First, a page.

The basic form of this object on site is mass with a hole. A courtyard that allows light in to the building as it celebrates the introverted magnificence of an Islamic institution. The arch anchors the courtyard controlling the free flowing stone wall as the landscape respects the traditional geometry. The courtyard is positioned at mid-level to two floors of the institute so as to maximize access to nature, to light and green.
The strong ascending stone wall wraps around the rigid form to bring in a certain dynamism to the external face. It encompasses a palm courtyard to protect and limit views of the reception space. It closes the center court and terminates into a winding courtyard of its own that facilitates a ramp that wraps across all floors to make the campus disabled friendly. This natural stonewall is another element that celebrates the traditional material in contemporary light.
The basic mass of brick is a simple set of classrooms, language laboratories and faculty spaces that are multi-functional. They open up to the courtyard with a wide verandah that works as a meeting and a sitting space. These spaces are as much a classroom as the traditional ones- One by discourse and the other by debate. The entrance area is the reception, a floor of office below and the residence of the vice chancellor above. All spaces take in light through various light wells that allow a clean closed external mass, an expression of Islamic values.
Two concrete volumes interface with the brick mass. They extrude and extend themselves out of the brick line to facilitate a slit of light and express as a mass that is further exaggerated by a large circular window. The two externally similar formal interventions are different in their internal function and thus accordingly adapt themselves spatially.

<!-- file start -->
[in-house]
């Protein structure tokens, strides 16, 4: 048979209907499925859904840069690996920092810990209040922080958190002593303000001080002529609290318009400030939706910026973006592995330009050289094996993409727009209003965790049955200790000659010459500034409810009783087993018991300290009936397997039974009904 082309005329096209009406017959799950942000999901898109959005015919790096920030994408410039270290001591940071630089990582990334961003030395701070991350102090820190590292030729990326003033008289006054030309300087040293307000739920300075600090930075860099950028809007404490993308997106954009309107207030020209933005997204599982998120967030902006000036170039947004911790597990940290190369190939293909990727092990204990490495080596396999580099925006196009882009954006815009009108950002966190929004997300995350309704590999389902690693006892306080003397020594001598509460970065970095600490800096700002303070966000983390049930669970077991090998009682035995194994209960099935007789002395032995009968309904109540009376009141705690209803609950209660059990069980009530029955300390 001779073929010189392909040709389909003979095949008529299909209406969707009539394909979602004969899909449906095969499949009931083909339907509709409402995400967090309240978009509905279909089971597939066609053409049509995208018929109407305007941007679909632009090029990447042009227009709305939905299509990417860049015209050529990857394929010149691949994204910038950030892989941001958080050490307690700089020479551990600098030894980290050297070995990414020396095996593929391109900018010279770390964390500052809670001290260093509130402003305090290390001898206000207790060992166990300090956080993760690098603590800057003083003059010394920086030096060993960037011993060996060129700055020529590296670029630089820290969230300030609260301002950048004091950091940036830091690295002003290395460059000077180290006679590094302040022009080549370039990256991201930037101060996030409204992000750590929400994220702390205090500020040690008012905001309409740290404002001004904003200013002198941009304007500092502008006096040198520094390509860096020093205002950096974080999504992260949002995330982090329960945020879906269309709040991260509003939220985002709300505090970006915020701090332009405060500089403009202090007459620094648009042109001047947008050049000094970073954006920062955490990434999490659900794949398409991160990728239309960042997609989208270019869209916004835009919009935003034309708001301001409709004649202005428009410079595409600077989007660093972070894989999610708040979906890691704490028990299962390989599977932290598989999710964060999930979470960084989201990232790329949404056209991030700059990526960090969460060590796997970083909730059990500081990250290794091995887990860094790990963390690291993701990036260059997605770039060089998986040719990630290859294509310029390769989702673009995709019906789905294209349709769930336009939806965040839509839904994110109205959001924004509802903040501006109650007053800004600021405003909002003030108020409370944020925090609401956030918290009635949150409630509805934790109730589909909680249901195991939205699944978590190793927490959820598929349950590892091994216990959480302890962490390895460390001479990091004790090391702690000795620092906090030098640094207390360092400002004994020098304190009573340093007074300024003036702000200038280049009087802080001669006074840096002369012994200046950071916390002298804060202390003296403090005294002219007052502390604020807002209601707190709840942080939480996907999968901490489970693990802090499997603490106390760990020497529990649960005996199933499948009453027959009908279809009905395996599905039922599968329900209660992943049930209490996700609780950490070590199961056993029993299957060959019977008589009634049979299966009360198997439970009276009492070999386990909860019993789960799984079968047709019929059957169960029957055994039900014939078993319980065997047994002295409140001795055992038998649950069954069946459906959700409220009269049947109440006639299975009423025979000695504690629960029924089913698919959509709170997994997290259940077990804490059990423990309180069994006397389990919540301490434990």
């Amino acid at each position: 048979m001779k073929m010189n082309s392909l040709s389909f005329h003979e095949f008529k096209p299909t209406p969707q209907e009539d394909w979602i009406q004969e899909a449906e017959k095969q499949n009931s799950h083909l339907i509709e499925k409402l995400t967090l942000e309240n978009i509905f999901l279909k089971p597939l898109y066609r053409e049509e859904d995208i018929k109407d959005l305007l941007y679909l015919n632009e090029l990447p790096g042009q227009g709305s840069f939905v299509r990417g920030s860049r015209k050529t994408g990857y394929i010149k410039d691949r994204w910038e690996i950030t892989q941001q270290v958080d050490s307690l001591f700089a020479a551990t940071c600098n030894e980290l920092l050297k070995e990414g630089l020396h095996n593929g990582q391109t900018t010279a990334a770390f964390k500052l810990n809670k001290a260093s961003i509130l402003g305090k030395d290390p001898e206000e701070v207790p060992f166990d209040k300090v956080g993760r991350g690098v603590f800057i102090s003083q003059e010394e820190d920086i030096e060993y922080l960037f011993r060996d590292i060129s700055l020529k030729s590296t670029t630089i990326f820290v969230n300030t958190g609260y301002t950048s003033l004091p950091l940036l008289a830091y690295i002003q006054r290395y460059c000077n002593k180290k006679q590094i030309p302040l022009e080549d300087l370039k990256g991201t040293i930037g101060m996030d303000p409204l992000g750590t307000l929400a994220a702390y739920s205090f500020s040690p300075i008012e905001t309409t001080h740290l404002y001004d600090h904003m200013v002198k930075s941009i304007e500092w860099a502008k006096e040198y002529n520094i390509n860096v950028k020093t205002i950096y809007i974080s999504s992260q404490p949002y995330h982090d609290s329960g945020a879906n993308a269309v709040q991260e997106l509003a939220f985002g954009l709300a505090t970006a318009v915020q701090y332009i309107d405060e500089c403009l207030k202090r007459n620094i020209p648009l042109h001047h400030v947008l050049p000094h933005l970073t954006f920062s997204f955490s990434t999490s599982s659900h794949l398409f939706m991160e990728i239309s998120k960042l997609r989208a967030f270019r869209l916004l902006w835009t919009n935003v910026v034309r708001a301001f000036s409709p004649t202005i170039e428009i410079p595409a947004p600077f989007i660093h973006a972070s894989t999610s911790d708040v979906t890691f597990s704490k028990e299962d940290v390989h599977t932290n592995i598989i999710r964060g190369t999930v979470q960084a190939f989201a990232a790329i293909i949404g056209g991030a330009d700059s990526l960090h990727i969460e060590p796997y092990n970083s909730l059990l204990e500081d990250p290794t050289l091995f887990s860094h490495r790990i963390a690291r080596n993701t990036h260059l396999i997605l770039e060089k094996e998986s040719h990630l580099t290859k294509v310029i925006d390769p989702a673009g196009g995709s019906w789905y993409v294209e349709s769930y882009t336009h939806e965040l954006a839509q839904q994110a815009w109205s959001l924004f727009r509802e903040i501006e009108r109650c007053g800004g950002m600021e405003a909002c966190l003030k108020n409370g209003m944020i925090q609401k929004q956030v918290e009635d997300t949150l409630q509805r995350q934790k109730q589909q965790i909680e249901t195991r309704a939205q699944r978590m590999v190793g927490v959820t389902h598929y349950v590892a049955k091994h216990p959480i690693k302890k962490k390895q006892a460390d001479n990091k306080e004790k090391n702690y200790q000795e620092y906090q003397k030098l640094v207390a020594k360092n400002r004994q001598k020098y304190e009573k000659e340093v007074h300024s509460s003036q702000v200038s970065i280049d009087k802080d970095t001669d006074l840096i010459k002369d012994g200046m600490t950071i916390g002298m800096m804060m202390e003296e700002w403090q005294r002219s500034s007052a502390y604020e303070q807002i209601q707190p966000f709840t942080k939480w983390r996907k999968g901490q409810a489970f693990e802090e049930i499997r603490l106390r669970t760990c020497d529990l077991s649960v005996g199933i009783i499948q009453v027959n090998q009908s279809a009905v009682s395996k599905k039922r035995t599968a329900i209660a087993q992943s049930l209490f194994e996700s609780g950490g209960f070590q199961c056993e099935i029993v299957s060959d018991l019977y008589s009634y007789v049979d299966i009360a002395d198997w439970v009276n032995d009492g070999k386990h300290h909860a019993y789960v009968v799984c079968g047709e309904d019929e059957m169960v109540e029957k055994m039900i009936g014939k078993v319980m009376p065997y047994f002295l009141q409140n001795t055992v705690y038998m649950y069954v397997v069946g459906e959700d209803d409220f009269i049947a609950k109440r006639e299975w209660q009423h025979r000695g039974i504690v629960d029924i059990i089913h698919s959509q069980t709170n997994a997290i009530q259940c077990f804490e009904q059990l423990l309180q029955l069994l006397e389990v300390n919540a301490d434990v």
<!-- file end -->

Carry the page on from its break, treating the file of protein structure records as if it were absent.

The library is a double height space with a large circle of light. The bare stone floors, wood structures and concrete walls, the double height stacks of books, the desktop multimedia library and the relaxed seating; all reflect a reflective learning space.
The multipurpose hall on other side is a prayer hall, a collective gathering space and a place for large lectures. This volume is again bathed with light through a circle and a slit. The floor below is a cool large dining hall that is punctuated by a semi-circular opening as a play of offset concrete walls to block views but allow light, a crescent light, again a reference to a dialogue between traditional and modern.
The entire mass is covered with a concrete cantilevered plane; an expression in plan of the breaking of the shell (the mind), as this overhanging protective shade of concrete shields and veils the campus, but opens up to the open arch. This floating floor on top is punctuated with star triangles with white and yellow renderings (a representation of geometric graphical Muslim motifs) that draw in a drama of forms and shades all over the internal courtyard across the day as a dialogue with the harsh sun.
This metaphoric play of stars on campus is intended to enchant and excite the mind on one side but more importantly distract it for the rigorous and regimented learning to balance the institution with a flair of fun and freedom. The essence of ‘fikr’, evoking thought.
Typology : Education Society_Institute_14
Name of Project : National Institute for faith leadership
Location : Dasna
Client : Sheikhul Hind Educational Charitable Trust
Principal Architect : Mr. Sourabh Gupta
Design Team : Sanjay Rawat, Amit Sharma, Rachna Sharma, Yashveer Singh, Kriti Aggarwal
Site Area : 24431.884 sqm / 262984.80 sqft
Built-Up Area : 4959.43 sqm / 53383 sqft
Start Date : 12 August 2012
Completion Date : October 2014
Photographer : Andre J Fanthome
Structural : Deepali Consulting engineers
Electrical : Archohm Consults
Civil : Shakeel/Ved Prakash
Landscape : Vinyas Landscape Architect
Plumbing : Techno Engineering
PMC : Tanveer Zafar/Shamim Ahmad
Façade : Mr. Hargovind
Engineering : NIL